Brief History of the First Congregational Church of New Milford, CT
By Ross Detwiler
In the early 1700s, if you came to this area, you’d have seen the wide, shallow, rocky river flowing from what we now call the Berkshires. Entering the valley of New Milford, the river made its last mountain meander, came to the broad flood plain south of town, passed through a narrow chute surrounded by rock walls, and flowed to the sea.
Were you to have looked down from high above, you would’ve seen no sign of mankind. Lowering the observation altitude, stepping stones across the rapidly moving river would appear just South of today’s Veteran’s Bridge area. A huge rectangular lodge also blended into the woods on the top of the hill behind the today’s Big Y. Footpaths ran from the lodge down to a summer encampment site near the current Lovers’ Leap Bridge
White people came to the area around 1703. Originally they travelled back down river each winter to Milford from whence they came. But by 1707 they settled and started to “civilize” the area. The very first community organization was the Congregational Church of New Milford. The church was the civic and religious center of life. Over the coming years, that church would support Mother England with troops for the French and Indian War. Its own pastor served as a chaplain to those troops. With the coming of the American Revolution the town became home to some of the strongest advocates for the cause of independence.
The first minister of the church became a friend to Waramaug, one of the great East Coast Sachems for the entire native population.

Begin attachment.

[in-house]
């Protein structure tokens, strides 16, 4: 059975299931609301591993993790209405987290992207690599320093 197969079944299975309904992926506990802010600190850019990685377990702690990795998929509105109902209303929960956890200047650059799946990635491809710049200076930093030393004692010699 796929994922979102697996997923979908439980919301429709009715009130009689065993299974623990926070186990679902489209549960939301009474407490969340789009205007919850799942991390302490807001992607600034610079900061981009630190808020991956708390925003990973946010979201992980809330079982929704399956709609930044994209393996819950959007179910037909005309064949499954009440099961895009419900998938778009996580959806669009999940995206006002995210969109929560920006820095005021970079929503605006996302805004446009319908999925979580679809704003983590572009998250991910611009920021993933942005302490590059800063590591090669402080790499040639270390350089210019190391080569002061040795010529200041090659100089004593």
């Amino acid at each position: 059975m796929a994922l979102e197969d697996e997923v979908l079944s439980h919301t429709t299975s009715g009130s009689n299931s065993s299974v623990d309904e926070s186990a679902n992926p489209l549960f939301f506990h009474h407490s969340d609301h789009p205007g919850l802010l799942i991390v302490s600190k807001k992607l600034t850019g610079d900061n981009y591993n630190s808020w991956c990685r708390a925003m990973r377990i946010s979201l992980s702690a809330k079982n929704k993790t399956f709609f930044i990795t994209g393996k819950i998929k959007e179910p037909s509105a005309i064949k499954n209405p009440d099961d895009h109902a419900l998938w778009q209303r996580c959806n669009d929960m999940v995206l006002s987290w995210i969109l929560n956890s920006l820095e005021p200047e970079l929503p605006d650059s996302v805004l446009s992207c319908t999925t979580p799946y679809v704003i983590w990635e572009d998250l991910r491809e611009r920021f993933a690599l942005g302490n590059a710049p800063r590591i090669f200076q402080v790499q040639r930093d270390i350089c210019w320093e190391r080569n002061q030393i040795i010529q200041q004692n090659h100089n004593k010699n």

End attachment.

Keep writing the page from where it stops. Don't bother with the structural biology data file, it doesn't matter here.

During the Revolutionary War, there was an encampment of nearly 5,000 soldiers near the current junction of the Rt. 67 and Rt. 133. The second minister’s daughter dated one of the officers of that army. While the minister was willing to give his life for his country, as proved by his military service, he dragged his feet on blessing his daughter when she considered moving to Virginia.
One of the first deacons of the church authored the famous “Connecticut Compromise” that broke a deadlock over how states would be represented in Congress and allowed the Constitution of the United States to be completed.
The current structure is nearly 200 years old. In our great auditorium, on the very benches we sit on today, people first heard of the fall of the Alamo, and the assassination of Abraham Lincoln. The minister’s sermon concerning Lincoln’s death is chilling. “What do you expect when you forgive people that wanted slavery?”
In the 1930’s older members’ eyebrows were raised when young men raced their horses to church and tied them in the horse sheds that stood in the current parking lot.
There’s a lot more. Have a look. LINK TO ENTIRE HISTORY HERE.